# Calculating Stabilized Net Operating Income in Real Estate

Instructor: Eileen Cappelloni

Eileen worked for the Orange County Asssociation of Realtors for 31 years. She has written real estate courses and exams for other publishing companies

This lesson will teach you how to develop an estimate of stabilized net operating income. You will learn what the required information is and the steps necessary to complete the process.

## What Is Net Operating Income?

Net operating income (NOI) is a series of calculations used to determine the feasibility and profitability of income-generating real estate investment properties. It equals all the revenue from the investment property minus all reasonably predetermined and necessary operating expenses. It does not take principal and interest payments, capital expenditures, depreciation, or amortization into consideration.

## What Is Stabilized Net Operating Income?

Let's say you own a commercial piece of property and you normally have a 2% vacancy rate, but last year you did some remodeling, so while you were having the work done on the property, much of your space became temporarily unusable. If you want to determine what the net operating income was on the property last year, your figures would be considerably lower than what they would normally be.

In a case like this, unusually low occupancy can be viewed as temporary, which means stabilized net operating income will provide a more accurate appraisal. Stabilized net operating income is the anticipated income minus expenses that are subject to change and have been adjusted to indicate normally stabilized operations of your commercial property.

## Types of Operating Expenses:

When the following three items are added together, they constitute your total operating expense.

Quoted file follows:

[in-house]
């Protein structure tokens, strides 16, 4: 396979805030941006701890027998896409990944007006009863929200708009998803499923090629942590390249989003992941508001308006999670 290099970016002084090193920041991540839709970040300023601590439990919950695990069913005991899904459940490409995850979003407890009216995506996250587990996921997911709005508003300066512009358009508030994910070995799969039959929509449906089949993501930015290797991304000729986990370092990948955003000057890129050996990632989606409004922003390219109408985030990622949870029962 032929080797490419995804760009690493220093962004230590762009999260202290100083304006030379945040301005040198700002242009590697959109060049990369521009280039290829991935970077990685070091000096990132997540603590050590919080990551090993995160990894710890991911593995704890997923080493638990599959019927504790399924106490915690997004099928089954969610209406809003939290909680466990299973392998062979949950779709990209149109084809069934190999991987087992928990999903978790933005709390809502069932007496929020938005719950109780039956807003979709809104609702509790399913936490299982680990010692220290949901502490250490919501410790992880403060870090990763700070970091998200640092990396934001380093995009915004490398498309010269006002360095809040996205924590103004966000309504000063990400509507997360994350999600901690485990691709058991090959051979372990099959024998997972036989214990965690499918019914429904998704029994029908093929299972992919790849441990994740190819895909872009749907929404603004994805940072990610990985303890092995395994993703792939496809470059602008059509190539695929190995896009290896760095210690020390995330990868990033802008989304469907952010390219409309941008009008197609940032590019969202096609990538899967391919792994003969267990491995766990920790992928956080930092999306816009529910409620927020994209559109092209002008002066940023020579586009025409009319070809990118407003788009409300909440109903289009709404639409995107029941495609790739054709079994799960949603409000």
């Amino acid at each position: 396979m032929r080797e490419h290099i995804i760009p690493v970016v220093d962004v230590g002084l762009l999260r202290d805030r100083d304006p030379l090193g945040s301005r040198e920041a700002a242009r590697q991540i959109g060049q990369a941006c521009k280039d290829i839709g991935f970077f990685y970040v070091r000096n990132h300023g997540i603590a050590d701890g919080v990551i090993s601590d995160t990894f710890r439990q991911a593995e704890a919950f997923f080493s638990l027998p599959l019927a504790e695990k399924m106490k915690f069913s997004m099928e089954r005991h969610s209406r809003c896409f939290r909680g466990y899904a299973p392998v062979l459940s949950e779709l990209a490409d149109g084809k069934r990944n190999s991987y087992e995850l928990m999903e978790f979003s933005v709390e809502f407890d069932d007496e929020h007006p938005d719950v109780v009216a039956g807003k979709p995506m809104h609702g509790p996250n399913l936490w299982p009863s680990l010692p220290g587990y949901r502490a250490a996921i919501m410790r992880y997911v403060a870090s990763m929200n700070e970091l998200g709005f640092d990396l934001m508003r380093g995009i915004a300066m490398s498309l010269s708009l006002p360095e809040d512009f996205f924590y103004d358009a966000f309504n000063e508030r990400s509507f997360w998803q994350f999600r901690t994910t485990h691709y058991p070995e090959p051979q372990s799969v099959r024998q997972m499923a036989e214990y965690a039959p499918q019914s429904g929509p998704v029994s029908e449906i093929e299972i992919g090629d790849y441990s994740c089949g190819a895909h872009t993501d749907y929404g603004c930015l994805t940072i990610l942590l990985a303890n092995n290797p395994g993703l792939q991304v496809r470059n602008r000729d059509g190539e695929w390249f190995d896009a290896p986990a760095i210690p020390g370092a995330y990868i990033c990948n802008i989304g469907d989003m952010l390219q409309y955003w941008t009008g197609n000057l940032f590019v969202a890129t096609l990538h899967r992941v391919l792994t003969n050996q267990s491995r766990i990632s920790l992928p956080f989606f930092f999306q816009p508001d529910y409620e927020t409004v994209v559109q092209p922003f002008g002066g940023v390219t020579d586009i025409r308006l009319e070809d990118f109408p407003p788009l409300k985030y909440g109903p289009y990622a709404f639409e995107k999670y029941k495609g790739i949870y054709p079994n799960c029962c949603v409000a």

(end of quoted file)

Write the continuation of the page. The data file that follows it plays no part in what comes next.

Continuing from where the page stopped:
• Fixed expenses: Expenses that do not take occupancy levels into account. Examples include property taxes, property insurance, etc.
• Variable expenses: Expenses that change with occupancy levels. Examples include maintenance charges, utilities, trash removal, property management fees, etc.
• Reserves for replacement: Funds allocated to replace items with a relatively short life span. Examples include appliances, carpets, painting, minor repairs, and other components that wear out and must be replaced from time to time.

## Calculating Stabilized Net Operating Income

You need to take the following steps to estimate net operating expenses. The first three steps result in effective gross income.

1. Estimate the potential gross income for the coming year. This includes contract rent, which is the rent amount as stated in the lease, and market rent, which is based on comparable rents in the area for comparable space.
2. Subtract vacancy and collection losses, which is generally estimated based on the history of the subject property or competitive properties in the same area.
3. Add any other income from miscellaneous sources, such as parking space rentals, vending machines, etc.
4. Subtract operating expenses.

Putting all of these steps together, the formula for arriving at stabilized net operating income (NOI) is:

Stabilized NOI = (PGI - VLC + OI) -OE

Where PGI is Potential Gross Income, VLC is Vacancy and Loss Collection, OI is Other Income, and OE is Operating Expenses.

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